As young people across the globe increase efforts to raise awareness about climate change, more and more school boards, PTAs and other education groups across California have taken proactive steps to tackle the issue in their own communities.
EdSource this week chronicled the growth of climate change activism throughout California’s school communities.
As EdSource reported, climate change falls under the core ideas for middle and high school students in the Next Generation Science Standards, new standards adopted by the state in 2013.
Environmental Principles and Concepts are also included in the California Science Framework, which provides guidance for teachers on how to implement the new science standards. These principles cover broad topics — such as how humans depend on and influence natural systems — and by law must be integrated into state-recommended textbooks and instructional materials.
So far, more than 40 California districts and county offices of education have adopted climate change resolutions since 2017 as part of a national effort started by Schools for Climate Action, a California-based advocacy initiative, according to EdSource.
Dozens of student organizations, teachers unions and parent and teacher associations in California have passed similar resolutions.
“If we aren’t educated on this topic, there’s no way we can improve as a community,” Mia Fassi-Fihri, an eighth-grade student at Hillcrest Elementary School, told EdSource. “Climate change is one of the most pressing issues we face.”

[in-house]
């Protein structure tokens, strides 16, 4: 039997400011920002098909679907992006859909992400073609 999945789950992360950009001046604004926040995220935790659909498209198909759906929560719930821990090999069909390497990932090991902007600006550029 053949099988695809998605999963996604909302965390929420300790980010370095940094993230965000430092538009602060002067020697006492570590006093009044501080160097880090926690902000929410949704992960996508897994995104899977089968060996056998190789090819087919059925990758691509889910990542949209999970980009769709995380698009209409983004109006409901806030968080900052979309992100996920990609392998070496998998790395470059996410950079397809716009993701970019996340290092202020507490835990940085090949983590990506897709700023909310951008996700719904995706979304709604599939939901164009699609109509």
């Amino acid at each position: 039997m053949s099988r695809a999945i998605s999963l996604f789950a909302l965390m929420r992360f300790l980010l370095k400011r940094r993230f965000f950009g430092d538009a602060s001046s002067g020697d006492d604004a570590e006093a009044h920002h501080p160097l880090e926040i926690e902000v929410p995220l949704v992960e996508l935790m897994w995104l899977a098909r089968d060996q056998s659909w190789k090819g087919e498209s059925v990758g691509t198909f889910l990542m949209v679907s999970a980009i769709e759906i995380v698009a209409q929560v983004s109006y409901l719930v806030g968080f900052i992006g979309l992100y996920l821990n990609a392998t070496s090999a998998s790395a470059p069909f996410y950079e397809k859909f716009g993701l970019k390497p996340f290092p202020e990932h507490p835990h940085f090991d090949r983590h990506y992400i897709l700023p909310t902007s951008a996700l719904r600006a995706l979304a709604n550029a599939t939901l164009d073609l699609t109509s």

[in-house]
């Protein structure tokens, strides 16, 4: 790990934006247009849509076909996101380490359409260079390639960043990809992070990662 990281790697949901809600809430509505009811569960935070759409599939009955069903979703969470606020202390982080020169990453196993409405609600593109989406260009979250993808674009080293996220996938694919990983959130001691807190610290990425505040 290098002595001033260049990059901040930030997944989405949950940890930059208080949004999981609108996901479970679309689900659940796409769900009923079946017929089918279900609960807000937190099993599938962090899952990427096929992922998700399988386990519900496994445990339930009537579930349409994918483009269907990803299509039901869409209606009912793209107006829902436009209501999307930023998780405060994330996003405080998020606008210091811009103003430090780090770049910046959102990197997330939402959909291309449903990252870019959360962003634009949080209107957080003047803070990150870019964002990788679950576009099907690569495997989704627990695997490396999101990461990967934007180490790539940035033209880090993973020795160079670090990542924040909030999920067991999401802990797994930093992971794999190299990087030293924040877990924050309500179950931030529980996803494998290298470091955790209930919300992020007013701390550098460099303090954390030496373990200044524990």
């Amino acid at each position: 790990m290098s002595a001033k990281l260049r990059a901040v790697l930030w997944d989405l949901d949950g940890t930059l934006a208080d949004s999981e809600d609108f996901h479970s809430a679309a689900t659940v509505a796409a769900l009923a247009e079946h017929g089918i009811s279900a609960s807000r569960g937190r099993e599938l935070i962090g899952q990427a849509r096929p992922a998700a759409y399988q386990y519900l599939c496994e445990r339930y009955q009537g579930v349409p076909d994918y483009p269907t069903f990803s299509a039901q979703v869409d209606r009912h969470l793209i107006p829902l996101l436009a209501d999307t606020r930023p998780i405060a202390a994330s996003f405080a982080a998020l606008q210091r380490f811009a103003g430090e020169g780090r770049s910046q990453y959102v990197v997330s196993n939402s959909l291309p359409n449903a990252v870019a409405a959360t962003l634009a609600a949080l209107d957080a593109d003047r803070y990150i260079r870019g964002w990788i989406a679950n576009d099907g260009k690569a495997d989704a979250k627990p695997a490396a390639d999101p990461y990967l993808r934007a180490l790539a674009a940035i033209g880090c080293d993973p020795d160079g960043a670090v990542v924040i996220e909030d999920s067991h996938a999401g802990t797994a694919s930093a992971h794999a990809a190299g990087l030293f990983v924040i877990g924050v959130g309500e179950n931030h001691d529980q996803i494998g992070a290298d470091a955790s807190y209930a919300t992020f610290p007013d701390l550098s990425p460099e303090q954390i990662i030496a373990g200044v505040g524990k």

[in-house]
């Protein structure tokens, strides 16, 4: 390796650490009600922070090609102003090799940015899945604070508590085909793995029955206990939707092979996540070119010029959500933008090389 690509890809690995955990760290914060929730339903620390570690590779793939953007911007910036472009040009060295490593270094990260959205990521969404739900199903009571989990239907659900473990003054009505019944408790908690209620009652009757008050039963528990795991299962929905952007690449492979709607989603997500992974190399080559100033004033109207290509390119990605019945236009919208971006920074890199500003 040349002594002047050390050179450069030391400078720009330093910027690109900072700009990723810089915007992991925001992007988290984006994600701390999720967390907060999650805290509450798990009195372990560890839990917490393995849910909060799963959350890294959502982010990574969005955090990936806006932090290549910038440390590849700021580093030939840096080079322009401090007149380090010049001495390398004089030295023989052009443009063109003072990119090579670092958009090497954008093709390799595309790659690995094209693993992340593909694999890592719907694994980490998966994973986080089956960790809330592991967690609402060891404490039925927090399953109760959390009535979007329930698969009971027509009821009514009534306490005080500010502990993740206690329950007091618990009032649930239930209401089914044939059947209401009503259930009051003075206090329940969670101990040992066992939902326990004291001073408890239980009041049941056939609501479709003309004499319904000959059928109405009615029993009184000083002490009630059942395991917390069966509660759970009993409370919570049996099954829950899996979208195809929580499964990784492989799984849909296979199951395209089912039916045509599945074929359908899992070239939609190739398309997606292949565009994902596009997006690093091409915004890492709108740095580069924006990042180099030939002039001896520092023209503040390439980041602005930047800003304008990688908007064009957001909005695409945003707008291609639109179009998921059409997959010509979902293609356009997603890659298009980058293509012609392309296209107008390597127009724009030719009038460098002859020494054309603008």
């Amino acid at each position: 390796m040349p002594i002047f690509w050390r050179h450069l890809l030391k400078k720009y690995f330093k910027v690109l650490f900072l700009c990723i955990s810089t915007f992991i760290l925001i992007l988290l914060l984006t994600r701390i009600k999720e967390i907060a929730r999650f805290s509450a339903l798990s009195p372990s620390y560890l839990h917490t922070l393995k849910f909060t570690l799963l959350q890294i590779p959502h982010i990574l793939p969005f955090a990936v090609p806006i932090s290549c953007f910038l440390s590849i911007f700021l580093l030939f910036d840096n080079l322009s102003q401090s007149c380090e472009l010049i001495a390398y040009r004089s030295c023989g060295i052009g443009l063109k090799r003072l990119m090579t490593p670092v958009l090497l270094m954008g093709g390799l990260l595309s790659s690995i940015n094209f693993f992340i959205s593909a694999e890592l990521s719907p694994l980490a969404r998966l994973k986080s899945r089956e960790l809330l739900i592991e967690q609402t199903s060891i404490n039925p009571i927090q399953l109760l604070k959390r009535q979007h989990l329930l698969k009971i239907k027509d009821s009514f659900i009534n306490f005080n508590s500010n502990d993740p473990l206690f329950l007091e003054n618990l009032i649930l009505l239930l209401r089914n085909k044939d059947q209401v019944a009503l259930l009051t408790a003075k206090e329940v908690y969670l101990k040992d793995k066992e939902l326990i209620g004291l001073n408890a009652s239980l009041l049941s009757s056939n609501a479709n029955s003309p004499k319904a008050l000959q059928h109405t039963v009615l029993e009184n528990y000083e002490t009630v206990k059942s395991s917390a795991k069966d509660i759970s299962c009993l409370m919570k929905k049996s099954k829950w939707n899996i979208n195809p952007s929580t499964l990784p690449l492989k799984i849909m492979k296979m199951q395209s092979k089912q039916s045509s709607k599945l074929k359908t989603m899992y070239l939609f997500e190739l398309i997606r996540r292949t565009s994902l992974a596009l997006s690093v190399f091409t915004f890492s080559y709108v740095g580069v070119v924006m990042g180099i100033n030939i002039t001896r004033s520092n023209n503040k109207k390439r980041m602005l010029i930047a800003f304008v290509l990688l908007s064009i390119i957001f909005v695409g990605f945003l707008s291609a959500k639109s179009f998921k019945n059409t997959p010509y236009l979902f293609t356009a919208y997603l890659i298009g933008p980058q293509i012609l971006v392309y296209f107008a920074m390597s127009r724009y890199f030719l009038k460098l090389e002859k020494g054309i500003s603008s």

Here are some other education-related news articles from throughout the region for the week ending Oct. 11.
- Orange County’s public school students continued to make steady progress in English language arts and mathematics in the latest round of state tests, according to figures released this week.
- Costa Mesa High School student Rebekah Robeck wanted to spread kindness to her school and community. So she started by giving out something most teens would likely not pass up — free pizza.
- The Orange County Department of Education has been awarded a federal grant of $448,936 to help prepare more students in career and technical education.
- California public schools will be getting a big infusion of cash — a very, very big infusion — if voters approve an unprecedented trifecta of multibillion-dollar measures aimed at next year’s statewide ballots.
- Gov. Gavin Newsom has signed a bill that would protect students with special needs at nonpublic California schools, in response to the November 2018 death of a student who was restrained at his school.
- Starting next September, high schoolers won’t need to repeat the entire ACT exam to improve their score.
- The name of William H. Spurgeon – Santa Ana’s founder – may have a spot on an educational building in the city after all. The Santa Ana Unified school board is scheduled to consider renaming the district’s central office as the W.H. Spurgeon Administrative Center.
- A majority of parents rarely if ever discuss race/ethnicity, gender, class or other categories of social identity with their kids, according to a new, nationally representative survey of more than 6,000 parents.
- There is a lot of uncertainty and even anxiety about what the University of California will do with its current requirement that all freshman applicants take the SAT or ACT exam.
- At the signing ceremony on Oct. 3 of Assembly Bill 1505, which makes major revisions to California’s charter school law, key players on the charter reform front provided their insights into the reforms, and the potential impacts going forward.
This is the part where we encourage you to keep up with local education news stories by bookmarking the OCDE Newsroom, subscribing for emailed updates or following us on Facebook, Twitter or Instagram.